Memoirs: A Twentieth-Century Journey in Science and Politics

By Edward Teller; Judith L. Shoolery | Go to book overview

22
THE REACTOR
SAFEGUARD COMMITTEE
1947-1949

IN LATE 1946, President Truman announced his appointees to the Atomic Energy Commission (AEC). The passage of the McMahon Bill had established that the board overseeing the development of the military and peacetime applications would be made up of civilians. David Lilienthal, who had worked closely with Oppie to draft the Baruch plan, was nominated as chairman. The nominee-commissioners were Admiral Lewis Strauss, a financier and philanthropist who had served in the navy during World War II; Sumner Pike, another financier who had served in the Office of Price Administration during the war; William Waymack, a former newspaper editor and deputy Federal Reserve Bank chairman; and Robert Bacher, a physicist who had replaced Ed Condon as Oppenheimer's second-in-command at Los Alamos. 1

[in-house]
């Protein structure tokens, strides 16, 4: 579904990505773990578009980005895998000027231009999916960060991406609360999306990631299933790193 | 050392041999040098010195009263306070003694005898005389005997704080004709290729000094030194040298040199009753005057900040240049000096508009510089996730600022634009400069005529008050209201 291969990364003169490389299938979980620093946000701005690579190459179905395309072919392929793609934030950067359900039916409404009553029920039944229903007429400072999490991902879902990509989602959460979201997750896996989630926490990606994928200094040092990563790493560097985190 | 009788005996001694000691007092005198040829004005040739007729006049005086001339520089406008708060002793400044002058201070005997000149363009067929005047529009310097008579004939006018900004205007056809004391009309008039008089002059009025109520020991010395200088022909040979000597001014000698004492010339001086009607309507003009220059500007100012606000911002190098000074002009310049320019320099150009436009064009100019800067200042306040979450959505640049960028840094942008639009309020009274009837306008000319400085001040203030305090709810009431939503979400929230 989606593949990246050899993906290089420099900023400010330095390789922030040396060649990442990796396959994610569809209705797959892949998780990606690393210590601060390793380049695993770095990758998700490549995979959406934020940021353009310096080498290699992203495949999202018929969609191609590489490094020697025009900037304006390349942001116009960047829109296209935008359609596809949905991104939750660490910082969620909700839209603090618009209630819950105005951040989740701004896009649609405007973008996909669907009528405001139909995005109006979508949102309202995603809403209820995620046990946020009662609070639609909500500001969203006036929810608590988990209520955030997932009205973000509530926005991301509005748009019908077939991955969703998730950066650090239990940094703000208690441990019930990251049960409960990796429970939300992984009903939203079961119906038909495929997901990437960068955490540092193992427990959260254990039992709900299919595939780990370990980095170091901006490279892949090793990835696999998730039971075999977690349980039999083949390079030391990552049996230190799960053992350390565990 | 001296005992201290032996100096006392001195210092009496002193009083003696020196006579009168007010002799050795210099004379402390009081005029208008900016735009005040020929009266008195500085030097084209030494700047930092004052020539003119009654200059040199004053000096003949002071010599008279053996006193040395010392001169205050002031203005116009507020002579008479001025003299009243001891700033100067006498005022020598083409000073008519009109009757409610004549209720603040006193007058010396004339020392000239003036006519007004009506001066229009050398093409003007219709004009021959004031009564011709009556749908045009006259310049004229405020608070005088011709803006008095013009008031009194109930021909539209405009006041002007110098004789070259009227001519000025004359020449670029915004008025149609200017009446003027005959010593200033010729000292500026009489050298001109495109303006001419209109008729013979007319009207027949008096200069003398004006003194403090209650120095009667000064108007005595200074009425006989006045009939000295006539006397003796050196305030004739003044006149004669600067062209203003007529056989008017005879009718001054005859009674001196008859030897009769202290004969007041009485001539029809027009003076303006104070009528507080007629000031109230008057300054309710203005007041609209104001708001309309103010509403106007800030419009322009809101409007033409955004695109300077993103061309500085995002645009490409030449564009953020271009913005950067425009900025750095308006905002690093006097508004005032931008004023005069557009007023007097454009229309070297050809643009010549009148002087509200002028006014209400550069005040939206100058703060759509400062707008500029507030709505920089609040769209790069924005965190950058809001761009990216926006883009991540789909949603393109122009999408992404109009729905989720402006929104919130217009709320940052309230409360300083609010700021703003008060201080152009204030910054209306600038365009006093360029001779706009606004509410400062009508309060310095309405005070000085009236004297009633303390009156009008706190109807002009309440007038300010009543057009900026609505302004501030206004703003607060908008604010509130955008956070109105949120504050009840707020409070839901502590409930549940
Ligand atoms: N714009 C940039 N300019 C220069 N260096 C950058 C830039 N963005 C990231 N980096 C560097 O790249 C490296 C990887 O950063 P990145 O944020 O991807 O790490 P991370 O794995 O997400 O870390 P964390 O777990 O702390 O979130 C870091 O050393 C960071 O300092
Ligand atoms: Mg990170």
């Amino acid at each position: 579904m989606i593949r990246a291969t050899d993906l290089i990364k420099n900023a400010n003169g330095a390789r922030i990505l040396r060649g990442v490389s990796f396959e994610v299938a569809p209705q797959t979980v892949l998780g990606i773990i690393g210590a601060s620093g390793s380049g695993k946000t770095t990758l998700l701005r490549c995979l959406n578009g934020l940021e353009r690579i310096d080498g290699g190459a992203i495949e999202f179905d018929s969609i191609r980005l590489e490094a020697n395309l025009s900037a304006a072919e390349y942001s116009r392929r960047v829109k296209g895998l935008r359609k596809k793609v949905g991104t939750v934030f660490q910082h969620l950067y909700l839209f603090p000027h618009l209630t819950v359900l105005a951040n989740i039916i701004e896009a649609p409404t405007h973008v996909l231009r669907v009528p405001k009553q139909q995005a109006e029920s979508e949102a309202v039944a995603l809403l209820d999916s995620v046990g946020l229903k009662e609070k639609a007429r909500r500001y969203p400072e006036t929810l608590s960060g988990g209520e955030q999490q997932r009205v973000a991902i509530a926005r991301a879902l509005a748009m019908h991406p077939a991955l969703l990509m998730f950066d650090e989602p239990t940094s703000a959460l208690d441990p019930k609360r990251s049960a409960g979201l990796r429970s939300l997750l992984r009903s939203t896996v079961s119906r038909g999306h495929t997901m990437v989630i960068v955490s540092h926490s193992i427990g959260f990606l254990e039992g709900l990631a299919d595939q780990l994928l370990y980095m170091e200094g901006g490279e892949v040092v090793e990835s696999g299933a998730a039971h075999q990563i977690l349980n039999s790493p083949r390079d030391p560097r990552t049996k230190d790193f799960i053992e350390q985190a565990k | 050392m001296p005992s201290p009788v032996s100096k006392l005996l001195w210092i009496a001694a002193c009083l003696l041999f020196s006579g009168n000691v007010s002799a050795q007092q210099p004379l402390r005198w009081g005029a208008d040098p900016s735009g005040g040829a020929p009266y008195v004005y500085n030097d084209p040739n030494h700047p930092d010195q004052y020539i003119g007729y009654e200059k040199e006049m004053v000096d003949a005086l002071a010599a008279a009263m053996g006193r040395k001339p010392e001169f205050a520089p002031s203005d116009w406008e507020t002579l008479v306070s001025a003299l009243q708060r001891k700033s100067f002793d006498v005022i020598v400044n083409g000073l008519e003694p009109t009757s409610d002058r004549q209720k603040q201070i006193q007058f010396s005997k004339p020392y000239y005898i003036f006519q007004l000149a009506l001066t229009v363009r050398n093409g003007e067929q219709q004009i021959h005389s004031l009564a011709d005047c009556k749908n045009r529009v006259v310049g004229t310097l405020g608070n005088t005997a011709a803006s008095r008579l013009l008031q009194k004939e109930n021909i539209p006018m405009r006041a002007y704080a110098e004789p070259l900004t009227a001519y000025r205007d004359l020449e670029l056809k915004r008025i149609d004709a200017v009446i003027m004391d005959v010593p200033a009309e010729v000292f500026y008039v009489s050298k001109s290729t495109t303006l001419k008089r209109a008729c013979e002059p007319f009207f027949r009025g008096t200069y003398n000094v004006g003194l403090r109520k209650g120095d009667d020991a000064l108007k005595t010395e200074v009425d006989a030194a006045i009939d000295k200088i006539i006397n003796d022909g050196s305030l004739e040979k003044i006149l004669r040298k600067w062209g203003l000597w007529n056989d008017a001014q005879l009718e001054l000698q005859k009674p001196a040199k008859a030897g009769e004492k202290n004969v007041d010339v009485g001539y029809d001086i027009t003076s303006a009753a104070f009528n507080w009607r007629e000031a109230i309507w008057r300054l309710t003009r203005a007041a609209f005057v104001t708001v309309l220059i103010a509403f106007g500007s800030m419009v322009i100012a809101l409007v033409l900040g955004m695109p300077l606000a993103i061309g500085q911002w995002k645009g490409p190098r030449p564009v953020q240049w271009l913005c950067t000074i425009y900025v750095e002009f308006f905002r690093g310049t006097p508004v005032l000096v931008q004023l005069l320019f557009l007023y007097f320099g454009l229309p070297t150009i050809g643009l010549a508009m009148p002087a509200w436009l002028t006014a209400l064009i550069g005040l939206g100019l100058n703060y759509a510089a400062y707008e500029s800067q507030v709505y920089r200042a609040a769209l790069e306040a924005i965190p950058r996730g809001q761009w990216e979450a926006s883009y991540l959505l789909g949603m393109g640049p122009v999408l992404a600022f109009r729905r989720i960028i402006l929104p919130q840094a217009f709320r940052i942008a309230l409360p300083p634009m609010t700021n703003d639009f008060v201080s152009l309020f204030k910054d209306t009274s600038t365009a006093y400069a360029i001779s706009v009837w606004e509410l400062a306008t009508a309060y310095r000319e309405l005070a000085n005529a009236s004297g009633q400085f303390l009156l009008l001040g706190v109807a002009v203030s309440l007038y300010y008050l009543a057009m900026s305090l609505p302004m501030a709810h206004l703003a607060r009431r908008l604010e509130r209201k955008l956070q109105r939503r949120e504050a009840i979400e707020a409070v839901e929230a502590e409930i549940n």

Although I was confident that each of the appointees was a bright man, it seemed to me that having only one physicist on the commission might not be the best arrangement. Bacher, like Condon, appeared to hold the political views of the majority of physicists at Los Alamos, but he seemed a much less independent and imaginative thinker than Condon. That worried me because the AEC had huge responsibilities in regard to the emerging science and its applications. The AEC was responsible for building up a nuclear arsenal, developing new weapons, and reorganizing and directing the laboratories—in— cluding those at Los Alamos and Oak Ridge and the facilities at Hanford—for

____________________
1
Bacher had been Compton's assistant in the early 1930s, and then worked as Vannevar Bush's aide until coming to Los Alamos.

-263-

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